Mulch can be organic or inorganic. Organic mulches include any formerly living material such as bark chips, chopped leaves, straw, grass clippings, compost, wood chips, shredded bark, sawdust, pine needles, rice hulls, saw dust, grape pomace and even paper. Inorganic mulches include gravel, stones, black plastic sheeting, rubber chips and geotextiles (landscape fabrics).
Both types of mulch discourage weeds but organic mulch improves the soil as it decomposes. Inorganic mulch doesn’t break down or enrich the soil.
If you want a permanent mulch and do not add plants to the garden every year an inorganic mulch may be a good choice for you. But if you add plants, or even just move them around a black plastic sheet would be a nuisance and rocks would make it very difficult to plant.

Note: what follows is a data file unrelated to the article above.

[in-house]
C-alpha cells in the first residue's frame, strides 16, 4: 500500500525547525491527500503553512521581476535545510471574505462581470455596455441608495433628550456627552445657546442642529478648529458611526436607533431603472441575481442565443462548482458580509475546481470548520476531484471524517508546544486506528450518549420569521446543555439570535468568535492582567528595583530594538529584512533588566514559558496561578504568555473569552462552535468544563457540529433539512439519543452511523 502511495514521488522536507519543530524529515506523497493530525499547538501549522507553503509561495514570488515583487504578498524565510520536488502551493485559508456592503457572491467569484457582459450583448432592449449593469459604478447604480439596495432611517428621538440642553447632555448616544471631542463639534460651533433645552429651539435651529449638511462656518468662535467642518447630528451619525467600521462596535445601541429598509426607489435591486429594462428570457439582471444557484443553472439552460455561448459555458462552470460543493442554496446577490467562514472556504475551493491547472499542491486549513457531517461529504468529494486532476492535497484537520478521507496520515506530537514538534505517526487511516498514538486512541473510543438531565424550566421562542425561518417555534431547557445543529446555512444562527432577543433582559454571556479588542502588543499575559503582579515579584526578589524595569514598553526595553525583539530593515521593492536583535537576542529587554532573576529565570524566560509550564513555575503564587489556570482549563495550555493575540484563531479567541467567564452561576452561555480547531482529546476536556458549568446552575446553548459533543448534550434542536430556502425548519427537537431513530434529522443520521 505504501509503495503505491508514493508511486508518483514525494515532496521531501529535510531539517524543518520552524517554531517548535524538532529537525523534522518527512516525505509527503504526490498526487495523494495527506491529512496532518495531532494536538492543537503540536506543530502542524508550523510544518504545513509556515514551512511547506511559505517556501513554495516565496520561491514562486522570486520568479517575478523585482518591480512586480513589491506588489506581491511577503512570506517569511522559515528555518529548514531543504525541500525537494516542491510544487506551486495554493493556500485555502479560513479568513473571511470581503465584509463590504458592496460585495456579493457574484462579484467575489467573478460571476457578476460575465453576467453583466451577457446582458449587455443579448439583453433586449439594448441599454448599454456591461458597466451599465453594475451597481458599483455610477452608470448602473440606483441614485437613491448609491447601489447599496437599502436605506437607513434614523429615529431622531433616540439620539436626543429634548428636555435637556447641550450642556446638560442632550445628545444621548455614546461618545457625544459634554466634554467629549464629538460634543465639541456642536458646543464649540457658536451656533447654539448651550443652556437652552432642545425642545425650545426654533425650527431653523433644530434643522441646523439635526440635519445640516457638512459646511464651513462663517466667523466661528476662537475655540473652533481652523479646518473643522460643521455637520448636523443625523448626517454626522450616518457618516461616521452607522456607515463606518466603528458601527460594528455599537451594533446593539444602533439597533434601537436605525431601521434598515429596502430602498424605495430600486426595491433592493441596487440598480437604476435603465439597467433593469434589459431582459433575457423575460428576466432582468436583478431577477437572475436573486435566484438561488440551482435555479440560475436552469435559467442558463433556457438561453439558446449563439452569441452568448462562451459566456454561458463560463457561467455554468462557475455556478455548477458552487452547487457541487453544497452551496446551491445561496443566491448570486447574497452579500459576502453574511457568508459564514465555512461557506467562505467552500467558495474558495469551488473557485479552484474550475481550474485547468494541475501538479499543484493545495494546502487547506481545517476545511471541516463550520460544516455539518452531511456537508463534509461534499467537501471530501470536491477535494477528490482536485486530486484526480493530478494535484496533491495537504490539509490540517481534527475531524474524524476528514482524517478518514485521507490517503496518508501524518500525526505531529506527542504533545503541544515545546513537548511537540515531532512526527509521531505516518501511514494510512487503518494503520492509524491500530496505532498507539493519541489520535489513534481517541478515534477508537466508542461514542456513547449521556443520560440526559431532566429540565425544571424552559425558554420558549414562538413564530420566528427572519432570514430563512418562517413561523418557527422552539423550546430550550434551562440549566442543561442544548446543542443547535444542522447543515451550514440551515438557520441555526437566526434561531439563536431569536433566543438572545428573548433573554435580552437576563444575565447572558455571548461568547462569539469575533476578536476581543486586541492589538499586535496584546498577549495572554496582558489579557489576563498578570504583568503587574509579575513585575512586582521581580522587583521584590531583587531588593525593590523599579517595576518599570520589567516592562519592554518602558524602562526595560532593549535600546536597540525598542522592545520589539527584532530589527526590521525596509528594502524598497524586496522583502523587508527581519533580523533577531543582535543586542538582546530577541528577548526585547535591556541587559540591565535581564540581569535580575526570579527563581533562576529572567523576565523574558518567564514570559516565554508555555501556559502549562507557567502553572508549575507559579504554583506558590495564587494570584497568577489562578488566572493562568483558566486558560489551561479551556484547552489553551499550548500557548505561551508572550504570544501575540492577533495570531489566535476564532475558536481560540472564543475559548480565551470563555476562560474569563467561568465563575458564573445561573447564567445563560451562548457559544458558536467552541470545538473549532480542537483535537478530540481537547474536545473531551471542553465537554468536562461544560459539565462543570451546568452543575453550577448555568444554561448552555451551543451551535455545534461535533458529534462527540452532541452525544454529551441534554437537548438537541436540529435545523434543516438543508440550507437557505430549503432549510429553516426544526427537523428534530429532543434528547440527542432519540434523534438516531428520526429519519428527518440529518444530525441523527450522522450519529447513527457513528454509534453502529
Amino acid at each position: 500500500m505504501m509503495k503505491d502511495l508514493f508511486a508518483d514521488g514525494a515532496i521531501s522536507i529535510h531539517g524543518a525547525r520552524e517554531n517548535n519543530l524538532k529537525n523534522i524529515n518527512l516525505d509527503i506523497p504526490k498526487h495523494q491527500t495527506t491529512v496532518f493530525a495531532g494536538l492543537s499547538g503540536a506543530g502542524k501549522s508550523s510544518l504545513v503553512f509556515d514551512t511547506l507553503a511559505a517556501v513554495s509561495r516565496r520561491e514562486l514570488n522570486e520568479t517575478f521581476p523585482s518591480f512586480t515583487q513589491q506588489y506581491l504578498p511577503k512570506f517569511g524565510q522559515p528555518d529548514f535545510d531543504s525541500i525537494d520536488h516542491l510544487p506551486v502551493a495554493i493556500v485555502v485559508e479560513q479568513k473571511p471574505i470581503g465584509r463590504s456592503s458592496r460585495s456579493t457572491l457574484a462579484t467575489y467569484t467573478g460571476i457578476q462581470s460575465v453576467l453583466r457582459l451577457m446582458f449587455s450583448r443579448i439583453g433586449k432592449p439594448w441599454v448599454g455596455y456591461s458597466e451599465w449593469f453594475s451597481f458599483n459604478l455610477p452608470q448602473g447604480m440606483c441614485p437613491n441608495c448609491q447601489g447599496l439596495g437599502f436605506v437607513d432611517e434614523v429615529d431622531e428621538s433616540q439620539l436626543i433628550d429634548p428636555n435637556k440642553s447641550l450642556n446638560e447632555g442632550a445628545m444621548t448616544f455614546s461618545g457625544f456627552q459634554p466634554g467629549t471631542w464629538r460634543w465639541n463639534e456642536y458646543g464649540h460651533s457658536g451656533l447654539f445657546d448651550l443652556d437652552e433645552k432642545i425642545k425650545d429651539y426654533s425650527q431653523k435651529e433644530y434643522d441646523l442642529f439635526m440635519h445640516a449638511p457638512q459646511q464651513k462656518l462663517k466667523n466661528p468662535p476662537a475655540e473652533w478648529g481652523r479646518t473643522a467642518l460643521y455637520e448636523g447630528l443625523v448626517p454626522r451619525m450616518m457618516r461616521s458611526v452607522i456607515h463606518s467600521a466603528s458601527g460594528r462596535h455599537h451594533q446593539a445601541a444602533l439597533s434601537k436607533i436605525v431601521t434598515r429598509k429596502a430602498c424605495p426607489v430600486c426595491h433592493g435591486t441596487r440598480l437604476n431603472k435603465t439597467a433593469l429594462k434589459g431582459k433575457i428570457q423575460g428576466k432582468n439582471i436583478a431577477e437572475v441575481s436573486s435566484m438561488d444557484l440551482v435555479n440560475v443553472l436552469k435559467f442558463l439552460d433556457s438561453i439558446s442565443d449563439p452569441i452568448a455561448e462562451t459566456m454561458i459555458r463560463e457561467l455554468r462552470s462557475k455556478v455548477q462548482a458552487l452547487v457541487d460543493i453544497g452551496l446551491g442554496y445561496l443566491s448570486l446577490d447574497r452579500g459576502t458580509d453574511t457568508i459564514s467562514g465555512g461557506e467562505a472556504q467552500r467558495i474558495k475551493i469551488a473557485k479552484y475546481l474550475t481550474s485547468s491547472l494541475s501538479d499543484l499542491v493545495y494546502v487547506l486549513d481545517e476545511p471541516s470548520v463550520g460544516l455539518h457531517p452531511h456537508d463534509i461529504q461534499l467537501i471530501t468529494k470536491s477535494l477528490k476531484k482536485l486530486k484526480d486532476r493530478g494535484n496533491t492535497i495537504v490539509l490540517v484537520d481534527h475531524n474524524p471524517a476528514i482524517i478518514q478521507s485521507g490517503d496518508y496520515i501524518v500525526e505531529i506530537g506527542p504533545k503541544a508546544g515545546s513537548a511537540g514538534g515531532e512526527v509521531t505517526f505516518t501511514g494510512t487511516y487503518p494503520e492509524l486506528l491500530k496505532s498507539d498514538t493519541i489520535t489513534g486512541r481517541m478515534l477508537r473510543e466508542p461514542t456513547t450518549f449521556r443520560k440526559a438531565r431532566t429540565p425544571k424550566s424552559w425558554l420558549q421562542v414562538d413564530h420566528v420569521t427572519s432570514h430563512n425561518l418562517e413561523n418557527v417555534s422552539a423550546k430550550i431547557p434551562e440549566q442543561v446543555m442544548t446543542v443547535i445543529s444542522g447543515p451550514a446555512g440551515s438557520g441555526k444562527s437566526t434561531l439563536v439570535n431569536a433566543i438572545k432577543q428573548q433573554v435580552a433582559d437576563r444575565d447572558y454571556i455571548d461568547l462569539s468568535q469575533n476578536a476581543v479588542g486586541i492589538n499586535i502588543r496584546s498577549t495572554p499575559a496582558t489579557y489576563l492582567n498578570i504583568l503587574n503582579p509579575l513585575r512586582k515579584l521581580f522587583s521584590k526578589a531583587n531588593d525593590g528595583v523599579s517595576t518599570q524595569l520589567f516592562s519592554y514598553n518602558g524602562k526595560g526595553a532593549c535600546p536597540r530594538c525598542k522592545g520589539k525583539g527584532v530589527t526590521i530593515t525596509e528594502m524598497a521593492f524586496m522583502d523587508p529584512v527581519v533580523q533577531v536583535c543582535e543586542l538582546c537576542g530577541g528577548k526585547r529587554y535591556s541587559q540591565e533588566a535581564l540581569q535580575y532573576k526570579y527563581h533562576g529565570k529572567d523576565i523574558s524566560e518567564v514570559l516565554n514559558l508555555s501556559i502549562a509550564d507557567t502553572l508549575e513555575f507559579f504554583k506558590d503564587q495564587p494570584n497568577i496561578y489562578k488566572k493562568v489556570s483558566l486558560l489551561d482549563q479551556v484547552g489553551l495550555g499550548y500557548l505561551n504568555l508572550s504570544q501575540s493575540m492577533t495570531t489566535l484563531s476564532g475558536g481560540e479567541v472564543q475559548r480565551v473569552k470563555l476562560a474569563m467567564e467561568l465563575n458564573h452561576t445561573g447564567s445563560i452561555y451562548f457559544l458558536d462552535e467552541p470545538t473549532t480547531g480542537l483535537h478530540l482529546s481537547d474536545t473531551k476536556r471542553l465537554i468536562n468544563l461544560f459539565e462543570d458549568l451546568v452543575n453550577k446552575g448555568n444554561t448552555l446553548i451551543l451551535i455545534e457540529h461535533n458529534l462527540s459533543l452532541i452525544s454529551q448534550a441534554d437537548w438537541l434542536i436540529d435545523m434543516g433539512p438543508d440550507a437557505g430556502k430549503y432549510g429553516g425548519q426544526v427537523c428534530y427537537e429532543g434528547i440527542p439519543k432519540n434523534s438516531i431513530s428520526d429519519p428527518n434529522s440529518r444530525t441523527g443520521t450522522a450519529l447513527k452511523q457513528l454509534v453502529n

- breaks down slowly and adds nutrients to the soil giving you healthier plants
- prevents most weeds from germinating
- reduces the need to water, keeps the soil cool and most
- keeps dirt from splashing on flowers and vegetables
- reduces erosion and helps the soil absorb more rain
- reduces soil-borne diseases caused by splashing rain or irrigation water
- eliminates soil crusting which can make it harder for seeds to germinate and rain to penetrate
- helps roots develop better and extend farther due to improved water retention